The case has no substantial updates or developments as of July 2021.
Fight of a drug war survivor
On August 21, 2016, police officers from the Quezon City Police District (QCPD) Station 6 conducted an anti-drug operation in Group 9, Area B, Payatas in Quezon City. The cops allegedly shot four men “execution style,” except for a lone survivor, who was able to escape.
Efren Morillo is the lone survivor of the gruesome incident. He later filed murder complaints against the policemen involved.
He also filed frustrated murder, robbery, and planting of drugs and firearms complaints before the Ombudsman against Senior Inspector Emil Garcia, Police Officer 3 Allan Formilleza, Police Officer 1 (PO1) James Aggarao, and PO1 Melchor Navisaga, who were formerly cops of the QCPD Station 6.
Morillo’s case is the first known case filed against policemen conducting anti-drug operations.
However, five years on, Morillo’s case is still pending. To make matters worse, Morillo himself is facing a direct assault complaint for allegedly fighting back against a cop during the incident.
P6.4-billion shabu haul
The illegal importation of a P6.4-billion shabu shipment rocked the Duterte administration back in 2017.
How it got past the supposed tight screening of the Bureau of Customs (BOC) remains a question, despite the marathon hearings conducted by the House and the Senate.
Nicanor Faeldon, who headed the BOC at the time, was ultimately cleared by the Department of Justice over the controversy. Even after the Senate blue ribbon committee recommended the filing of charges against him, the DOJ insisted it cannot take judicial notice of revelations made in congressional inquiries.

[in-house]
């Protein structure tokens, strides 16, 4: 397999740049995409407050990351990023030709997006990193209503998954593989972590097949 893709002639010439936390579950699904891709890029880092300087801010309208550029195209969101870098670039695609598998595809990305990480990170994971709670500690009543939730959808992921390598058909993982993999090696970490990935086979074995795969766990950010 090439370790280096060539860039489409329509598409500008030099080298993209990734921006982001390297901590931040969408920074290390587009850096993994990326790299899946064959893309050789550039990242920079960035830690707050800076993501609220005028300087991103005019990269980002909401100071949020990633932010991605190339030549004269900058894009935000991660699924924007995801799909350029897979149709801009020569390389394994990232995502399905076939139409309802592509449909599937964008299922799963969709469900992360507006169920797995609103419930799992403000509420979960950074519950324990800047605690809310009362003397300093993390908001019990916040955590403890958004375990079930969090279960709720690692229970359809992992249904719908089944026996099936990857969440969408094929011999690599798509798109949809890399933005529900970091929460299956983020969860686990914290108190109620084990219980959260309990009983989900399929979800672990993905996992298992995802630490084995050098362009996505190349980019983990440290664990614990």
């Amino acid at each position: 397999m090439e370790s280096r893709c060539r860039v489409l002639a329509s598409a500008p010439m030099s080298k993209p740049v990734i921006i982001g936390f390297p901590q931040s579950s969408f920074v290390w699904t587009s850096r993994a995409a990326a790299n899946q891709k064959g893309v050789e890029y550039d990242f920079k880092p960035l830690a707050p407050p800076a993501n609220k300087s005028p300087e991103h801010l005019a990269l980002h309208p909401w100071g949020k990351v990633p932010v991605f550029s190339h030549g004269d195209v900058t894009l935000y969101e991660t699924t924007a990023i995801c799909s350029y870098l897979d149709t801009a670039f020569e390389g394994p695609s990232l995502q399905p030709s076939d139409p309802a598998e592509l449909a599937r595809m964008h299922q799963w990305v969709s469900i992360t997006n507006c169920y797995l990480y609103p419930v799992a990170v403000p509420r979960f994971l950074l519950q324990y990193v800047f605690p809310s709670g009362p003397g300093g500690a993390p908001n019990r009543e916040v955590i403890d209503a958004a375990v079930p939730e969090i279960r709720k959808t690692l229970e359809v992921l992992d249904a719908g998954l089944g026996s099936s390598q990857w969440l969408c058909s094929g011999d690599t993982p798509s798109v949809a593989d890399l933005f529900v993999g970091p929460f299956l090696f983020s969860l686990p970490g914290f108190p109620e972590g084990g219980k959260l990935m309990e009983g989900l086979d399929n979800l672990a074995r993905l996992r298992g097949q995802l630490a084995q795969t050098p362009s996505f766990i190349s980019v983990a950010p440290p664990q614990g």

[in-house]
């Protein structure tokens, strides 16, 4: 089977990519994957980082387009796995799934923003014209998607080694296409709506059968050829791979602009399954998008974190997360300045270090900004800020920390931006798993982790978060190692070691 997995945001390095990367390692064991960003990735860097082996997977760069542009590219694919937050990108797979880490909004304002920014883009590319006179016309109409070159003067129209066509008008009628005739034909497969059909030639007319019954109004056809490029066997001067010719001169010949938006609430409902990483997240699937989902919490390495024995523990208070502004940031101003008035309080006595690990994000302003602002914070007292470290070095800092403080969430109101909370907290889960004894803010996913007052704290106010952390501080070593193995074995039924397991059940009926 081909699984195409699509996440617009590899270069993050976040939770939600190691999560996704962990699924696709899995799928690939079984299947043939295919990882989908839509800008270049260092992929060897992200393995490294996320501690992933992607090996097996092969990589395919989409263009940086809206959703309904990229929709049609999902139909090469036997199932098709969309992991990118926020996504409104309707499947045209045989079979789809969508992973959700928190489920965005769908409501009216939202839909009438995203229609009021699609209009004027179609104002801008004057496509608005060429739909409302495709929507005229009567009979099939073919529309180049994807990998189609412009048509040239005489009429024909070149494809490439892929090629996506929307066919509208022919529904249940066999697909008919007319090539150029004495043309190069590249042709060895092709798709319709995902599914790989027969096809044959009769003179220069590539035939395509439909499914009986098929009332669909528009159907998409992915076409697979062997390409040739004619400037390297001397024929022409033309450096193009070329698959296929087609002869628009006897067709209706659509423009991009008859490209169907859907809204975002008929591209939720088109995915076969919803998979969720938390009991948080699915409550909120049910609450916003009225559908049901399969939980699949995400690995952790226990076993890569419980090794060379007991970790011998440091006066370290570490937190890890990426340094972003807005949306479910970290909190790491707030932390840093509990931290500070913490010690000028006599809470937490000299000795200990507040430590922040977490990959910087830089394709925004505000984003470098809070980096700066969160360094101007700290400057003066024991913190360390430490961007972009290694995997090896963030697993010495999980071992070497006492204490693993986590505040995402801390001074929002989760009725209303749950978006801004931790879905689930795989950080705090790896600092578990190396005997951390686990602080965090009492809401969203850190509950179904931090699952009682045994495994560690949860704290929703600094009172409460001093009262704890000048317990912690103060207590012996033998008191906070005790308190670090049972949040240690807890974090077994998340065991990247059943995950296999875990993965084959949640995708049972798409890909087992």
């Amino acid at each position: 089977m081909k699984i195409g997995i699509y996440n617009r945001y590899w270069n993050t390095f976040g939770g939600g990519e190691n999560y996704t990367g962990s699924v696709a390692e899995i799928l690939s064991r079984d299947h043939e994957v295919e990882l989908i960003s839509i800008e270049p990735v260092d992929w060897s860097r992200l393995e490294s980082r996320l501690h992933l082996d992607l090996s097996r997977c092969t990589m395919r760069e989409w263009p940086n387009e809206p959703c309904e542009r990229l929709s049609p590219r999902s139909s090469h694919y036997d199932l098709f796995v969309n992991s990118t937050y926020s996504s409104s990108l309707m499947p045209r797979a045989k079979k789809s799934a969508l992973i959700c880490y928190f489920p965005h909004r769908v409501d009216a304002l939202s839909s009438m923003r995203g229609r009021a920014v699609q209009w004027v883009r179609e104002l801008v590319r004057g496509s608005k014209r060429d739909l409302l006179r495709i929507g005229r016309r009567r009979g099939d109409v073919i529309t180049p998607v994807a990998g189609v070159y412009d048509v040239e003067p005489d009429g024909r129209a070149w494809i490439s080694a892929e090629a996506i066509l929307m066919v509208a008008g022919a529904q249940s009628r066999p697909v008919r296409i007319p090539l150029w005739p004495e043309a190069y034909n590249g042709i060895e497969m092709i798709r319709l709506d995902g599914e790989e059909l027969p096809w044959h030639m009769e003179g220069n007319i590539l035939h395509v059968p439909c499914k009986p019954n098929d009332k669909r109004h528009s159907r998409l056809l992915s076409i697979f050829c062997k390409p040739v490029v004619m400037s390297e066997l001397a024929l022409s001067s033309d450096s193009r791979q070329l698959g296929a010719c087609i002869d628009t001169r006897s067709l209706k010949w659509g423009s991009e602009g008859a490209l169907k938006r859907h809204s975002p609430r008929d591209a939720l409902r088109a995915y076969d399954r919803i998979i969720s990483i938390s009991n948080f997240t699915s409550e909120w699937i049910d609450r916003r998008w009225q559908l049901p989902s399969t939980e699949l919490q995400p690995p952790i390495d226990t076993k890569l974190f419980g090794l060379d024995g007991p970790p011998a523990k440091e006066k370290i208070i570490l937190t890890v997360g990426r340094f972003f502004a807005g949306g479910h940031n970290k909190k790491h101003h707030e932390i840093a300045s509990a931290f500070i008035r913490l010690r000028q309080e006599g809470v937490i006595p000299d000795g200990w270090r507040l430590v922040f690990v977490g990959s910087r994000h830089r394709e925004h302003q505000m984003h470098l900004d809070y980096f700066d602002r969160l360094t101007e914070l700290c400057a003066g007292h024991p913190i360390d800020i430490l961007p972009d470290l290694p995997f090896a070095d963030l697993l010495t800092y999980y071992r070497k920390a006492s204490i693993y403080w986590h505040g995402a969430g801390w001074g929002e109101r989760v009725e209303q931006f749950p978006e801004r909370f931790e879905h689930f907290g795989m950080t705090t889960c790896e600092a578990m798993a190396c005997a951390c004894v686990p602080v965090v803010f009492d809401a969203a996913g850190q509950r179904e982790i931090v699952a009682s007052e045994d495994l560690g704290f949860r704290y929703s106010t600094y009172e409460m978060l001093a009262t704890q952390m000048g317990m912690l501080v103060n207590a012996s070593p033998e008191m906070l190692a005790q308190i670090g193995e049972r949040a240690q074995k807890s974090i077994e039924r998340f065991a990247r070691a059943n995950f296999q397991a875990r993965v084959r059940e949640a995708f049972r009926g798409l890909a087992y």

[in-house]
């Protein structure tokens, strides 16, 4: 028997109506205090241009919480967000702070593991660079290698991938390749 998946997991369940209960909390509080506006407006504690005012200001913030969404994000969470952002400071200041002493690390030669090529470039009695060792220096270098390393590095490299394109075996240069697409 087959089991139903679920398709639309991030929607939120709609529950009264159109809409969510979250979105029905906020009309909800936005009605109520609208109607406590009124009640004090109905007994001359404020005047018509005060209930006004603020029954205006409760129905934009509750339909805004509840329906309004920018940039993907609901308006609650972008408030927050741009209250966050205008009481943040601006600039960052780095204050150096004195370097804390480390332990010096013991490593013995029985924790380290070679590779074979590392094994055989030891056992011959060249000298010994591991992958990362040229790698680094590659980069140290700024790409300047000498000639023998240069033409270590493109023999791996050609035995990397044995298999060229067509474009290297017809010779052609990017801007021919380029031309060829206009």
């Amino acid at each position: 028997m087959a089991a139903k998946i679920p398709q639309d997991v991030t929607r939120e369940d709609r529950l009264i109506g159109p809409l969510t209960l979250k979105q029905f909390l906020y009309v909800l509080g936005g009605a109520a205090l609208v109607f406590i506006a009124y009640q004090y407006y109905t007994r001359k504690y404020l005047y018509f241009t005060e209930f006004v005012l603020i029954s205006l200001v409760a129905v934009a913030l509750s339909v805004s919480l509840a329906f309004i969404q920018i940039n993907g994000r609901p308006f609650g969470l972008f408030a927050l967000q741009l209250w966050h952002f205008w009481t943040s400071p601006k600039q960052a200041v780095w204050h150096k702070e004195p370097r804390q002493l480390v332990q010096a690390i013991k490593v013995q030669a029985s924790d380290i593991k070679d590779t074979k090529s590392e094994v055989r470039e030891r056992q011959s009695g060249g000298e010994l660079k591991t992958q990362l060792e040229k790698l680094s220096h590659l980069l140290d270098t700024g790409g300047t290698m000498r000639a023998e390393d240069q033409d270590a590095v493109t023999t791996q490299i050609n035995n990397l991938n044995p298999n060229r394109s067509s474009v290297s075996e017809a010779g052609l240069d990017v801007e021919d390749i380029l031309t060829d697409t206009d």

Customs fixer Mark Taguba, identified as the alleged middleman in the shabu shipment case, is facing drug importation charges.
The Office of the Prosecutor General said trial is still ongoing for Taguba’s case, with the prosecution presenting witnesses.
Magnetic lifters case
Philippine authorities also intercepted a multi-billion shabu shipment in 2018, hidden inside magnetic lifters.
A Senate investigation followed, where resigned Customs intelligence officer Jimmy Guban accused former police colonel Eduardo Acierto of helping facilitate the entry of the illegal drugs.
A court in Manila slapped arrest warrants against Acierto and seven others in April 2019 over the controversy, but by that time, Acierto was already in hiding. Malacañang has offered a P10-million reward to speed up Acierto’s arrest, but he has yet to be captured by authorities.
Before the arrest order against him, the veteran anti-drug operative alleged that Michael Yang, Duterte’s former economic adviser, had links to the drug trade, a claim that Malacañang denied.
When Duterte assumed office in 2016, he immediately named Peter Lim, a Cebu-based businessman, as one of the top drug lords he immediately wanted arrested.
But five years later, Lim remains at large. He went into hiding sometime in 2018, after a court in Makati ordered his arrest for charges of conspiracy to commit illegal drug trading.
The interior department had said in June that Lim could have already left the Philippines, but the DOJ and the Bureau of Immigration later said there is no record of the fugitive leaving the country. – Rappler.com